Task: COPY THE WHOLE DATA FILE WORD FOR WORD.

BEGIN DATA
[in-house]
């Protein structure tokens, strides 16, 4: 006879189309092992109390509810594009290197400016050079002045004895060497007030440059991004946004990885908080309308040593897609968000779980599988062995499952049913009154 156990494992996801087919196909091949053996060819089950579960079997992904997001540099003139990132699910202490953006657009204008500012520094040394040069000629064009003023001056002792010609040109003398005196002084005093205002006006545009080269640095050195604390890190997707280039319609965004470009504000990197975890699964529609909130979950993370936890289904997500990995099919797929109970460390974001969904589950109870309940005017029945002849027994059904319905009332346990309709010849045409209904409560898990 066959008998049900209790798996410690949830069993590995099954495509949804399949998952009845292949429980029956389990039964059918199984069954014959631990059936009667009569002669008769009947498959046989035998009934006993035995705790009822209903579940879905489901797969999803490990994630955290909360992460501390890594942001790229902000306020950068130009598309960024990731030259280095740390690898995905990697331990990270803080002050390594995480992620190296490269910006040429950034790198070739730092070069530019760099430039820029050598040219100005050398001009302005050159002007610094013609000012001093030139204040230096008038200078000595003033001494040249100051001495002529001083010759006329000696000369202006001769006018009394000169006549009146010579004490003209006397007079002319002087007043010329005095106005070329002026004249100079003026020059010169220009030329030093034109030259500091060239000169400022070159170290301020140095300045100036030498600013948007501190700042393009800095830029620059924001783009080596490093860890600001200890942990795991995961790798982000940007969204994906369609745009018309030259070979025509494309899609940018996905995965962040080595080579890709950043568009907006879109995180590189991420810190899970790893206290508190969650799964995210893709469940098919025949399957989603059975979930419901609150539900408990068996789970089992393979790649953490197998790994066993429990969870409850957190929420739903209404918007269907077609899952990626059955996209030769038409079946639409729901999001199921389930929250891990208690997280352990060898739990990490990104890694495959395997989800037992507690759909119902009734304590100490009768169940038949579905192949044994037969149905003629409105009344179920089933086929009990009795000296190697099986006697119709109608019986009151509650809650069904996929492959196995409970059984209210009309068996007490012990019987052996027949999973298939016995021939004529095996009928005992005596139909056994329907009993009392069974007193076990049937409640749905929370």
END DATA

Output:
[in-house]
């Protein structure tokens, strides 16, 4: 006879189309092992109390509810594009290197400016050079002045004895060497007030440059991004946004990885908080309308040593897609968000779980599988062995499952049913009154 156990494992996801087919196909091949053996060819089950579960079997992904997001540099003139990132699910202490953006657009204008500012520094040394040069000629064009003023001056002792010609040109003398005196002084005093205002006006545009080269640095050195604390890190997707280039319609965004470009504000990197975890699964529609909130979950993370936890289904997500990995099919797929109970460390974001969904589950109870309940005017029945002849027994059904319905009332346990309709010849045409209904409560898990 066959008998049900209790798996410690949830069993590995099954495509949804399949998952009845292949429980029956389990039964059918199984069954014959631990059936009667009569002669008769009947498959046989035998009934006993035995705790009822209903579940879905489901797969999803490990994630955290909360992460501390890594942001790229902000306020950068130009598309960024990731030259280095740390690898995905990697331990990270803080002050390594995480992620190296490269910006040429950034790198070739730092070069530019760099430039820029050598040219100005050398001009302005050159002007610094013609000012001093030139204040230096008038200078000595003033001494040249100051001495002529001083010759006329000696000369202006001769006018009394000169006549009146010579004490003209006397007079002319002087007043010329005095106005070329002026004249100079003026020059010169220009030329030093034109030259500091060239000169400022070159170290301020140095300045100036030498600013948007501190700042393009800095830029620059924001783009080596490093860890600001200890942990795991995961790798982000940007969204994906369609745009018309030259070979025509494309899609940018996905995965962040080595080579890709950043568009907006879109995180590189991420810190899970790893206290508190969650799964995210893709469940098919025949399957989603059975979930419901609150539900408990068996789970089992393979790649953490197998790994066993429990969870409850957190929420739903209404918007269907077609899952990626059955996209030769038409079946639409729901999001199921389930929250891990208690997280352990060898739990990490990104890694495959395997989800037992507690759909119902009734304590100490009768169940038949579905192949044994037969149905003629409105009344179920089933086929009990009795000296190697099986006697119709109608019986009151509650809650069904996929492959196995409970059984209210009309068996007490012990019987052996027949999973298939016995021939004529095996009928005992005596139909056994329907009993009392069974007193076990049937409640749905929370």